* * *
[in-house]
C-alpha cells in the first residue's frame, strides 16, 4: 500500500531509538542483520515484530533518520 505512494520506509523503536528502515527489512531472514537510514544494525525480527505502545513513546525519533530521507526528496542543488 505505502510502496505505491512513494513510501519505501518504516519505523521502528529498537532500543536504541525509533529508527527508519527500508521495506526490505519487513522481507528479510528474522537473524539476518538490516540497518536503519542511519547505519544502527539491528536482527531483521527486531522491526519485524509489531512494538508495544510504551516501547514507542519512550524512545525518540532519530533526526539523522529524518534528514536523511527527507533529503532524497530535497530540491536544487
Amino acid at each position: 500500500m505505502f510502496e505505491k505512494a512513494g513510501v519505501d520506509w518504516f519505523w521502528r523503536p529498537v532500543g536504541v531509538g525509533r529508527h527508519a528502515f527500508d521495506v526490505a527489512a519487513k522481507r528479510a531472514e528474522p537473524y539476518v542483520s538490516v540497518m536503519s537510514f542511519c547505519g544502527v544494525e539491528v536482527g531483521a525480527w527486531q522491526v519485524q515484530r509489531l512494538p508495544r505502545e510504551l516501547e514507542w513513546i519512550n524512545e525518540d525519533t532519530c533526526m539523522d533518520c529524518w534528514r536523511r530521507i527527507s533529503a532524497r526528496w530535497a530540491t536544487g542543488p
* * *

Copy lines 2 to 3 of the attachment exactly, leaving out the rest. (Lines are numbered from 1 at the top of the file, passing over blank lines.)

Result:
C-alpha cells in the first residue's frame, strides 16, 4: 500500500531509538542483520515484530533518520 505512494520506509523503536528502515527489512531472514537510514544494525525480527505502545513513546525519533530521507526528496542543488 505505502510502496505505491512513494513510501519505501518504516519505523521502528529498537532500543536504541525509533529508527527508519527500508521495506526490505519487513522481507528479510528474522537473524539476518538490516540497518536503519542511519547505519544502527539491528536482527531483521527486531522491526519485524509489531512494538508495544510504551516501547514507542519512550524512545525518540532519530533526526539523522529524518534528514536523511527527507533529503532524497530535497530540491536544487
Amino acid at each position: 500500500m505505502f510502496e505505491k505512494a512513494g513510501v519505501d520506509w518504516f519505523w521502528r523503536p529498537v532500543g536504541v531509538g525509533r529508527h527508519a528502515f527500508d521495506v526490505a527489512a519487513k522481507r528479510a531472514e528474522p537473524y539476518v542483520s538490516v540497518m536503519s537510514f542511519c547505519g544502527v544494525e539491528v536482527g531483521a525480527w527486531q522491526v519485524q515484530r509489531l512494538p508495544r505502545e510504551l516501547e514507542w513513546i519512550n524512545e525518540d525519533t532519530c533526526m539523522d533518520c529524518w534528514r536523511r530521507i527527507s533529503a532524497r526528496w530535497a530540491t536544487g542543488p